Introduction to Software Secure Boot

Software secure boot does not need hardware support (mainly eFuse) for verification.

Before enabling software secure boot, an RSA signature private key needs to be generated using the following command:

$ generate_signing_key --version 2 secure_boot_signing_key.pem

The generated private key is stored in the file secure_boot_signing_key.pem.

Enabling software secure boot is as simple as selecting Require signed app images in menuconfig, (as shown in Figure 13.12), followed by building and flashing the firmware.

Figure 13.12. Enabling software secure boot for ESP32-C3

When software secure boot is enabled, during firmware building, the generated app firmware (referred to as origin_app below) contains a public key, which will be used to verify the legitimacy of the new firmware new_app sent via OTA upgrade. As shown in Figure 13.13, during OTA upgrades, after receiving the firmware and calling esp_ota_end() or esp_ota_set_boot_partition(), software secure boot will automatically use the public key in origin_app to verify the digital signature attached to new_app.

Figure 13.13. Software secure boot verifies new app firmware sent via OTA upgrades

When software secure boot is enabled, the app firmware sent to the device through OTA upgrade must be signed with a private key. There are two ways to achieve this:

  1. As shown in Figure 13.12, configure the option Sign binaries during build, and specify the directory of the private key file, then the app firmware can be automatically signed when compiling.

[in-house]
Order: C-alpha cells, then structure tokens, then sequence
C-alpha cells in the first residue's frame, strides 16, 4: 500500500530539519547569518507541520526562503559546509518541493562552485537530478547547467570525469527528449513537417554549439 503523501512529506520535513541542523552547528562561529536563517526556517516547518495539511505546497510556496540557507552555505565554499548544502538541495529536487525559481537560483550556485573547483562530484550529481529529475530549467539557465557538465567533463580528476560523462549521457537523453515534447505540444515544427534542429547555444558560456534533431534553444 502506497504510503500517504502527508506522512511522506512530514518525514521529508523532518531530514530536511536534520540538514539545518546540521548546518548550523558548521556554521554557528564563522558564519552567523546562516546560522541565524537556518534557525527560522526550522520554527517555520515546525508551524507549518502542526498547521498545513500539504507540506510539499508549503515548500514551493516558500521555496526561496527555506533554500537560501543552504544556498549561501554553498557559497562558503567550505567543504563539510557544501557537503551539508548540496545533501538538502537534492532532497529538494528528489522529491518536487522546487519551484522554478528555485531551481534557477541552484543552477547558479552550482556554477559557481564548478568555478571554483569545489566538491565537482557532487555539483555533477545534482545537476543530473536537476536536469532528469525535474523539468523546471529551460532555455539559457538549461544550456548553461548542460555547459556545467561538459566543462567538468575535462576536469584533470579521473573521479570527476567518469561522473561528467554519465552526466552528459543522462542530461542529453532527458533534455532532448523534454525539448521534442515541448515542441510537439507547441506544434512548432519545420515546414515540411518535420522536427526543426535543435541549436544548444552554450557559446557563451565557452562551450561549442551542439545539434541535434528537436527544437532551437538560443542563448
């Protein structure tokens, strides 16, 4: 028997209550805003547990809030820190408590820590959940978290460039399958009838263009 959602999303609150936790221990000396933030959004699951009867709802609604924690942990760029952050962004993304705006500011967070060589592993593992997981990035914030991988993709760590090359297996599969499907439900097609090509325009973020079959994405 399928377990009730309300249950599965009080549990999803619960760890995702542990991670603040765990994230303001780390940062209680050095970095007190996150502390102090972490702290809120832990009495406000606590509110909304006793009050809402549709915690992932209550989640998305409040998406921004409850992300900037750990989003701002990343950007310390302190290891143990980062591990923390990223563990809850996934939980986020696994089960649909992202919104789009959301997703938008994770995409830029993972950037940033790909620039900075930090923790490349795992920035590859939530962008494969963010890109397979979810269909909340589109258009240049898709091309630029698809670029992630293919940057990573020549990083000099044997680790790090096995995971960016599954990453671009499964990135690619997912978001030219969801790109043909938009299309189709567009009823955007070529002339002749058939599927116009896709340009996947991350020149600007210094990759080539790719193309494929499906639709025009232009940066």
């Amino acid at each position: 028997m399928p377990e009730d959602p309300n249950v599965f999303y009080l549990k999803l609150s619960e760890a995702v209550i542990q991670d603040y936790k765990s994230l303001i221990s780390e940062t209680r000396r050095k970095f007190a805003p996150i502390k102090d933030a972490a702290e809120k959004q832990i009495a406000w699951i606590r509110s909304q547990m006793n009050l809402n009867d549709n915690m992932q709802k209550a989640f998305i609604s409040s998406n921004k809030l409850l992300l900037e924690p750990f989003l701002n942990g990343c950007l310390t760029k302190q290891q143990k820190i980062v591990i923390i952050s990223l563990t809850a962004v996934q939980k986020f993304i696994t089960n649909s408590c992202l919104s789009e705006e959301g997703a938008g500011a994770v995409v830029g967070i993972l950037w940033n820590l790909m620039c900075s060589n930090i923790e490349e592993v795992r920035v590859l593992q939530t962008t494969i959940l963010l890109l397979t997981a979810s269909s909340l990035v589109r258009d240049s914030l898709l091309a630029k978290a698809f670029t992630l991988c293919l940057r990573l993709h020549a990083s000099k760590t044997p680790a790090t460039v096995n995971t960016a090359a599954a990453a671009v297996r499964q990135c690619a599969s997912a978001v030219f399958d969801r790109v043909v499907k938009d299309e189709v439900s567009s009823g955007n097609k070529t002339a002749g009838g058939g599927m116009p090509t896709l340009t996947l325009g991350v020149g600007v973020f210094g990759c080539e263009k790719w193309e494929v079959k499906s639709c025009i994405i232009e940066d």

2. Run the following command to sign the app firmware:

    $ sign_data --version 2 --keyfile PRIVATE_SIGNING_KEY BINARY_FILE

The above command directly modifies the current file and adds verification information to it. Use the --output option to name the file after the signature is added. Using a command to sign firmware allows the signed private key to be stored on a remote server, rather than on the build machine, therefore, it is more convenient for batch signing on mass-produced devices.

Enabling software secure boot involves appending a signature block to the app firmware. This signature block encompasses the necessary data for signature verification. In the case of ESP32-C3, when utilising software secure boot, only the initial signature block holds validity. Conversely, when opting for hardware secure boot, up to three signature blocks are permitted, each capable of being signed with a distinct private key. Verification is considered successful as long as at least one of the signatures is valid. The data format of the signed app firmware of ESP32-C3 is shown in Figure 13.14.

Figure 13.14. Data format of signed app firmware of ESP32-C3

In the software secure boot scheme, the public key used to verify the signature is compiled within the currently running app firmware and is automatically managed by the device. Users are not required to manage it manually. To obtain the content of the public key, use the following command to manually export the public key derived from the private key:

$ extract_public_key --version 2 --keyfile secure_boot_signing_key.pem pub_key.pem

In this command, secure_boot_signing_key.pem is the private key, and pub_key.pem is the public key derived from the private key.

From the implementation principles of software secure boot, we can conclude that the scheme verifies the new_app sent via OTA upgrade using the origin_app. However, attackers have the potential to flash unauthorised bootloader and origin_app onto the device through physical flashing, which cannot be managed by the software secure boot. As a result, software secure boot is more suitable for scenarios where the device is not susceptible to physical attacks. In the subsequent sections, we will delve into how the hardware secure boot scheme addresses physical attacks.